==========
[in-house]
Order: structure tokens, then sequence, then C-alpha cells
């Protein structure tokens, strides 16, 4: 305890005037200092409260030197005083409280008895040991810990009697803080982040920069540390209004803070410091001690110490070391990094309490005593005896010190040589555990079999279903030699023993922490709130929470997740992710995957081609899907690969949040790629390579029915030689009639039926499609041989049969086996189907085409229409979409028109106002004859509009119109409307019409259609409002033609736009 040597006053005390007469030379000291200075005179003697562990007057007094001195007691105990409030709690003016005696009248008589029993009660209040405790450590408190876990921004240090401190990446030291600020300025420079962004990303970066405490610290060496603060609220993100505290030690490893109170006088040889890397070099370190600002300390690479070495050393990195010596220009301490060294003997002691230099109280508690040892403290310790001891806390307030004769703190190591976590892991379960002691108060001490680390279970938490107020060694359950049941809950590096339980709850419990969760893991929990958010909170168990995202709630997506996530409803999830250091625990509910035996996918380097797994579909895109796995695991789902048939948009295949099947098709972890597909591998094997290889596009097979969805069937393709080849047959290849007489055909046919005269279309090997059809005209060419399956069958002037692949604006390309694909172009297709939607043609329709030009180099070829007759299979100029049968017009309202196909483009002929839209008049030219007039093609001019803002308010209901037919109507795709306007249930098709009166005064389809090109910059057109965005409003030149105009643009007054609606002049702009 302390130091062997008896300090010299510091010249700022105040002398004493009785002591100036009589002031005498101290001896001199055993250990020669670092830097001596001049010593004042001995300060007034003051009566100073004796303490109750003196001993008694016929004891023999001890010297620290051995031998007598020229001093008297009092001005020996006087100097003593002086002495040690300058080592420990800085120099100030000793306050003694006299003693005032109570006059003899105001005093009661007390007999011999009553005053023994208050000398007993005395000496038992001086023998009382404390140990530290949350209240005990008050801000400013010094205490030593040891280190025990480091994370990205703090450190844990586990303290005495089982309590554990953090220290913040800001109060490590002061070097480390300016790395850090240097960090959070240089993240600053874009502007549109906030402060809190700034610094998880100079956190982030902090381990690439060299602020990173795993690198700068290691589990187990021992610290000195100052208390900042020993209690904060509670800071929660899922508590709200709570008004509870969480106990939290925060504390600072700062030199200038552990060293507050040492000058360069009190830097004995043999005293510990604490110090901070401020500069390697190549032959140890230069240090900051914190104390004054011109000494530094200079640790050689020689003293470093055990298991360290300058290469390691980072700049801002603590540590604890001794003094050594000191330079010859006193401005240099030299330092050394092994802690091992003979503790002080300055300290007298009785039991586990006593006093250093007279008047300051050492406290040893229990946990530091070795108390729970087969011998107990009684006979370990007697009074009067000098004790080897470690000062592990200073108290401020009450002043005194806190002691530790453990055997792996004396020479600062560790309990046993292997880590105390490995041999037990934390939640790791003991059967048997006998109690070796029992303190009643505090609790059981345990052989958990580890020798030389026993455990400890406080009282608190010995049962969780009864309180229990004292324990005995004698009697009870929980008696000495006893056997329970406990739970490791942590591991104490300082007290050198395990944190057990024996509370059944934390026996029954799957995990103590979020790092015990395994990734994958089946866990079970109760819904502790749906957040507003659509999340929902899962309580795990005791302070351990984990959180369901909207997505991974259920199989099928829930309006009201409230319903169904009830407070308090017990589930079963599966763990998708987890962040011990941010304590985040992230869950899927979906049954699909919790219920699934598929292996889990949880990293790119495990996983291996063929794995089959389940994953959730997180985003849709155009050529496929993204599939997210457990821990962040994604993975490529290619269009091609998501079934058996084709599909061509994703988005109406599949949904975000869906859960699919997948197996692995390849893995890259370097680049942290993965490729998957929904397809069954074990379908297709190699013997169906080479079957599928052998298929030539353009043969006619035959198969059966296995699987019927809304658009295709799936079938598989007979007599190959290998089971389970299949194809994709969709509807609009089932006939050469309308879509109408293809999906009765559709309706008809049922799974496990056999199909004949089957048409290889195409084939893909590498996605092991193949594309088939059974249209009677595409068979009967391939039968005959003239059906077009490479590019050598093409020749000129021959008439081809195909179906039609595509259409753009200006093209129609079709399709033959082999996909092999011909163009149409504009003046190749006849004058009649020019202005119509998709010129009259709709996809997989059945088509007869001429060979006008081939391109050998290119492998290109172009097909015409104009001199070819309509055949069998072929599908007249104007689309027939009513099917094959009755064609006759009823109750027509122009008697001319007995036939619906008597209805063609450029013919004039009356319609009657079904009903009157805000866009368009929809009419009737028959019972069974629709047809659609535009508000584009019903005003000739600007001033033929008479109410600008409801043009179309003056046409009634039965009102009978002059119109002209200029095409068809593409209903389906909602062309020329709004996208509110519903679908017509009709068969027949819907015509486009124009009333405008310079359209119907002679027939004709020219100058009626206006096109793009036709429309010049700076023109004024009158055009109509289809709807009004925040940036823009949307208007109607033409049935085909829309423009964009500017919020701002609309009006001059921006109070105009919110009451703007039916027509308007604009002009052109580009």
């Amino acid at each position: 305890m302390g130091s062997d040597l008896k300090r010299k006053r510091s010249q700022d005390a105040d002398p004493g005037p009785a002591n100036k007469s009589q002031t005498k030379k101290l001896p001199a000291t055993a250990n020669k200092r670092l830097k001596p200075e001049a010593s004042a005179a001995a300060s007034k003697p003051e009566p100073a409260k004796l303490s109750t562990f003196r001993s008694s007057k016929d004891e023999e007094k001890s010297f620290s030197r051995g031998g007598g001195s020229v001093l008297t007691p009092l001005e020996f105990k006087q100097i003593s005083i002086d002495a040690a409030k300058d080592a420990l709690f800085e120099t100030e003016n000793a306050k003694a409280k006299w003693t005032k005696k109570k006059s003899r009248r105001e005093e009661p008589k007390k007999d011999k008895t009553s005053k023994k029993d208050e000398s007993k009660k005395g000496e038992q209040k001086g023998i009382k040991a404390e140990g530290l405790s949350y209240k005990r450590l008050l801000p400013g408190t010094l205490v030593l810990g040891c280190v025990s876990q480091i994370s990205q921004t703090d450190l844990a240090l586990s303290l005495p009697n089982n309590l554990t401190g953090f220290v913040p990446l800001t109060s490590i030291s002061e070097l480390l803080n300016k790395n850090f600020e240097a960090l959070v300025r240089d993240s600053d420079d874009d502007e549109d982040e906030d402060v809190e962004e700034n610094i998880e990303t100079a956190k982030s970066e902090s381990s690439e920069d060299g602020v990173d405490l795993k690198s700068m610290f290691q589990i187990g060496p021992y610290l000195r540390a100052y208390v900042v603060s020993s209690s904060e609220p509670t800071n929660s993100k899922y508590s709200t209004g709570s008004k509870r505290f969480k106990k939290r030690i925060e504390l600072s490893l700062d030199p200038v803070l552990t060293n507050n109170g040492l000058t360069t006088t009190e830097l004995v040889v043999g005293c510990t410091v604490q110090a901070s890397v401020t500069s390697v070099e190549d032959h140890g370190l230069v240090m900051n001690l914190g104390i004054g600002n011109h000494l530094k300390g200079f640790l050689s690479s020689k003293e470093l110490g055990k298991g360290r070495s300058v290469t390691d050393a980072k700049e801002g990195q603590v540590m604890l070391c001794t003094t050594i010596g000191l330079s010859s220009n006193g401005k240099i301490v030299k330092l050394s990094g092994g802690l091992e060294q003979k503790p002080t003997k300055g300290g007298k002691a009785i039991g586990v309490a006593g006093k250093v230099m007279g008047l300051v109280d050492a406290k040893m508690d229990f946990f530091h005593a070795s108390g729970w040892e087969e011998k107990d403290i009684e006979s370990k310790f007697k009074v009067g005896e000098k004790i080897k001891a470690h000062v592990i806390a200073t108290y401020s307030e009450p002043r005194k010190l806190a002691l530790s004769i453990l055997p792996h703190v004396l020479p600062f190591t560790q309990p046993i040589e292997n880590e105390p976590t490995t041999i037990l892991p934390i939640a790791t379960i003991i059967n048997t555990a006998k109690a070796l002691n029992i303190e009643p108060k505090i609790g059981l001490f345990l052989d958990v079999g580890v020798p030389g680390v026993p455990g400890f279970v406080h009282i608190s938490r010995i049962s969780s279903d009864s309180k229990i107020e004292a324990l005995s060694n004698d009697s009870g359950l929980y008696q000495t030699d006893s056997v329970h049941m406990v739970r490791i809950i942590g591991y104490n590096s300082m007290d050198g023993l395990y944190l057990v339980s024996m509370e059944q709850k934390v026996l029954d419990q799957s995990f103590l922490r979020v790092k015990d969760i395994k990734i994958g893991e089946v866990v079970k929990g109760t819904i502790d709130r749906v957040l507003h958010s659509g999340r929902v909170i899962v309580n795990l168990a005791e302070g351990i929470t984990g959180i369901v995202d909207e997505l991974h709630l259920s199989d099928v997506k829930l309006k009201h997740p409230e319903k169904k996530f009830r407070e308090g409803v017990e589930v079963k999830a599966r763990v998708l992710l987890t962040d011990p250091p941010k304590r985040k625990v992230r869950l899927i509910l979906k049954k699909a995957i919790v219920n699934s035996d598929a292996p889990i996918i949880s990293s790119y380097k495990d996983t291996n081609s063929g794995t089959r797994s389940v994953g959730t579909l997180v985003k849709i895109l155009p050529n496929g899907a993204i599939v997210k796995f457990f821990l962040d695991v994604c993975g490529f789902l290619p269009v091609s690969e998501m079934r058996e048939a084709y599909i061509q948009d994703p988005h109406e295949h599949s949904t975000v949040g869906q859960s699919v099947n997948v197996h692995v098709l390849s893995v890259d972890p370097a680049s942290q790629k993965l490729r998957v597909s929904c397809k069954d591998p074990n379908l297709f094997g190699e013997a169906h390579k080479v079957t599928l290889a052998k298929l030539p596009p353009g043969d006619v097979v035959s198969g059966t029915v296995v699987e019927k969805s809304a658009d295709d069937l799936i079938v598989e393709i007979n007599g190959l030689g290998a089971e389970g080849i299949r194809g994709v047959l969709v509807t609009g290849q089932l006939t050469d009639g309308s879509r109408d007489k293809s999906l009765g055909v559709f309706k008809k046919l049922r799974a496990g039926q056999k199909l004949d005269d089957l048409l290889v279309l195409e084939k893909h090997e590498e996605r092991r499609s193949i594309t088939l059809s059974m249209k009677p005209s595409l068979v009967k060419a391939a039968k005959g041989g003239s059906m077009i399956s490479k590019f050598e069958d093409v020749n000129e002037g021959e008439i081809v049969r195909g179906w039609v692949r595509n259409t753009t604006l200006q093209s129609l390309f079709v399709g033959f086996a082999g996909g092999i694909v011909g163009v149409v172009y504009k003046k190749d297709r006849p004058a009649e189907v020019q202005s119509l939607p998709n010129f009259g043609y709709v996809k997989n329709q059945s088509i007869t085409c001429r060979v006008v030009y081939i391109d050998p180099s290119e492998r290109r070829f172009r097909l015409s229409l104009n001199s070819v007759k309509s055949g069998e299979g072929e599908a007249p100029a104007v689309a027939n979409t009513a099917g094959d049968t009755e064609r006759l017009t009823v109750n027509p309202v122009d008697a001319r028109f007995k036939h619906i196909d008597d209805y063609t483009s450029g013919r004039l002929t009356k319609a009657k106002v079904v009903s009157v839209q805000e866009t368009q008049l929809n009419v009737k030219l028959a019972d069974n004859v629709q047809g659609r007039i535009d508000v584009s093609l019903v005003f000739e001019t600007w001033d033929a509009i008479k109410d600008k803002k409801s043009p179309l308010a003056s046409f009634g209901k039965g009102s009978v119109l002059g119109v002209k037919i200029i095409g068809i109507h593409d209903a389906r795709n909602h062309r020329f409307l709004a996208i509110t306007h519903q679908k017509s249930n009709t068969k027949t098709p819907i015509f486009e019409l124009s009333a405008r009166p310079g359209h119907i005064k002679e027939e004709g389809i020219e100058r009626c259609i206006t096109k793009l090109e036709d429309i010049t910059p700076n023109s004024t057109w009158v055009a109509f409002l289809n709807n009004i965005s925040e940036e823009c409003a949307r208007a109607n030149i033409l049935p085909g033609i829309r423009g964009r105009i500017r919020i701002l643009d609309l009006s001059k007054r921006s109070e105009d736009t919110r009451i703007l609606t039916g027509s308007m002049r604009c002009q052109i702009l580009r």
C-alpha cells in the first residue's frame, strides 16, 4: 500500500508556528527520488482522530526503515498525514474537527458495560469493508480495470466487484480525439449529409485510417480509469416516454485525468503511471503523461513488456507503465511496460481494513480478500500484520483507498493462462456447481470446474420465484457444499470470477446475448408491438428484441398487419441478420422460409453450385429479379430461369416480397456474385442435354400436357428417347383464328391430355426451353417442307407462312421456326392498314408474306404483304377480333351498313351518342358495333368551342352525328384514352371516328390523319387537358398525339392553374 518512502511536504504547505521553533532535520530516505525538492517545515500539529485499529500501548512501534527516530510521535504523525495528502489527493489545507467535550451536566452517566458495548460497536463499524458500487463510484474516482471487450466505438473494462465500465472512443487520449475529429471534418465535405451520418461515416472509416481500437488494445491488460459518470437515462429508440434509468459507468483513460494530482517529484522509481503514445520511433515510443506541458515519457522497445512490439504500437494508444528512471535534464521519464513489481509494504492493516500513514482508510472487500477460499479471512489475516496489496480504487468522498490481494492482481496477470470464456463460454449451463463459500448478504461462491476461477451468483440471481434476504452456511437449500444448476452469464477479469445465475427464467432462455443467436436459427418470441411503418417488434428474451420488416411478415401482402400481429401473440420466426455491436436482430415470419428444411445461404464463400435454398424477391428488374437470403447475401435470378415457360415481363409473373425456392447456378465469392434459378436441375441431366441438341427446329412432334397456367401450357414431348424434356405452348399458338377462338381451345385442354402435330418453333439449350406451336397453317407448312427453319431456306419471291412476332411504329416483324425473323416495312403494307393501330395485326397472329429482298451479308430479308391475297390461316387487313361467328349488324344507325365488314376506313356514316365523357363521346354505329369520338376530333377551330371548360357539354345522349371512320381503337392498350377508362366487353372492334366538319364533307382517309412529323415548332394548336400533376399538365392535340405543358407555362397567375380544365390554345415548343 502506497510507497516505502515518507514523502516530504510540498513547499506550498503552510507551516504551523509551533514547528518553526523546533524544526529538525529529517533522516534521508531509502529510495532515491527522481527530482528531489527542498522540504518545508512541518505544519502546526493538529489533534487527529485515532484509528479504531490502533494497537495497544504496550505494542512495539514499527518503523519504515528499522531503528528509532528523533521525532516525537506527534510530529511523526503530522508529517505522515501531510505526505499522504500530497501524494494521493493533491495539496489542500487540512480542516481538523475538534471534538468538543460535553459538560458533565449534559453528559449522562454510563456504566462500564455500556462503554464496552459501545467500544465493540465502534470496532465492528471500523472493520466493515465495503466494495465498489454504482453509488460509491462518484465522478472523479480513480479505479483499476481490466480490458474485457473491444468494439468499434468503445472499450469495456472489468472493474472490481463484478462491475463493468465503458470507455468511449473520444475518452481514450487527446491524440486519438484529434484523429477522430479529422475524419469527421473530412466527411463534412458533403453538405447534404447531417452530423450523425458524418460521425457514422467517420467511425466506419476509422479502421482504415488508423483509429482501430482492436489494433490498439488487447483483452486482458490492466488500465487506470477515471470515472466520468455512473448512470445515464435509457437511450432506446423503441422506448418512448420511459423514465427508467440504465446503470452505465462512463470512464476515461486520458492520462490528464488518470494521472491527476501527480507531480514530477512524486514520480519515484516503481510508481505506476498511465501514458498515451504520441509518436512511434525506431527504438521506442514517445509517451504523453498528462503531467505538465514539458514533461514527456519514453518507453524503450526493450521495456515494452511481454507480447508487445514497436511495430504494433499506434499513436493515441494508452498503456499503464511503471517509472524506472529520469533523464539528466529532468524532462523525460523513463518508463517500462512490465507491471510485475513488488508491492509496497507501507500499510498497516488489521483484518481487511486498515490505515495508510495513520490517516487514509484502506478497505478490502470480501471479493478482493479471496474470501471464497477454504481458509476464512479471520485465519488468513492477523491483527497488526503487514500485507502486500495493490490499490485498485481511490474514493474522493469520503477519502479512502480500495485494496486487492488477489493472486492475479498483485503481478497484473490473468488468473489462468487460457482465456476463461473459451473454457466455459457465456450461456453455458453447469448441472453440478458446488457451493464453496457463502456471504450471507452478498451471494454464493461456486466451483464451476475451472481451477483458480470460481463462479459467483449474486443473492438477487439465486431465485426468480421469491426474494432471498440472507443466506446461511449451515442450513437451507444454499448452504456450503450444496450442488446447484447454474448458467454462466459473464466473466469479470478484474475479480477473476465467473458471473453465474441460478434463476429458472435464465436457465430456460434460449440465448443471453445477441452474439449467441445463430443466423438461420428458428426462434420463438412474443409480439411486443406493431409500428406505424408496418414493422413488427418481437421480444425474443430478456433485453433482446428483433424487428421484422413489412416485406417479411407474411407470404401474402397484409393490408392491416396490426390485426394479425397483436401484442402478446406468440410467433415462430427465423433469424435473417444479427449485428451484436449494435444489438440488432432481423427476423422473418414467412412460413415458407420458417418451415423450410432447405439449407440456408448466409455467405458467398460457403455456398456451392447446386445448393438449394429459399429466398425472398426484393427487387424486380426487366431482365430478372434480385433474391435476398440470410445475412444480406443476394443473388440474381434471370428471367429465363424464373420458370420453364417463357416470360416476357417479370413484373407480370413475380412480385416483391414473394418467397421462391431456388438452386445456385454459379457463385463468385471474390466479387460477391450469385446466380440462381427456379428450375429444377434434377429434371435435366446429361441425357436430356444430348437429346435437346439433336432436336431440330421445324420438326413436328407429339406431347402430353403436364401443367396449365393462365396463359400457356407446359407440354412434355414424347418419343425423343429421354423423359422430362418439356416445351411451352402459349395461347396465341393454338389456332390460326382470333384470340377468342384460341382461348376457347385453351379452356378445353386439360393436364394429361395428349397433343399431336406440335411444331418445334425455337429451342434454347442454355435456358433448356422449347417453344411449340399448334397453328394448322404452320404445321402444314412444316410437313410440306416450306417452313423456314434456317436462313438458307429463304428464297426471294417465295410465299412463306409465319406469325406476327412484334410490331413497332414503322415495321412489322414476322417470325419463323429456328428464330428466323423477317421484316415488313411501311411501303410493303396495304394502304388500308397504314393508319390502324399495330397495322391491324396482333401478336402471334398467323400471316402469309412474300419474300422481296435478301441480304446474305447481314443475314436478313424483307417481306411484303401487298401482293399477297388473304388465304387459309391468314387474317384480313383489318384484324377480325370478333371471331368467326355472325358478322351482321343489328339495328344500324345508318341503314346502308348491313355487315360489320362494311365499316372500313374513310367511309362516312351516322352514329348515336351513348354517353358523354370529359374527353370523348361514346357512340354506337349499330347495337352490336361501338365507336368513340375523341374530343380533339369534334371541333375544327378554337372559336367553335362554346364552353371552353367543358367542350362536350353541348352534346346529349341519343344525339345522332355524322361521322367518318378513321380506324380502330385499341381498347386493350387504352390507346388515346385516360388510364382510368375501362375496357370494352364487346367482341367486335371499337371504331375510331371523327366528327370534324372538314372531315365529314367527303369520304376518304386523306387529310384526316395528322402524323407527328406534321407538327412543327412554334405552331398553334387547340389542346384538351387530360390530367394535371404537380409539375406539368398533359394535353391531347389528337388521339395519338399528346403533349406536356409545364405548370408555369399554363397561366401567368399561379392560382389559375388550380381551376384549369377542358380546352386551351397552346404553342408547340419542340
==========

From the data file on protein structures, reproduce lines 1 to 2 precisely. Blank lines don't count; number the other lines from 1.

[in-house]
Order: structure tokens, then sequence, then C-alpha cells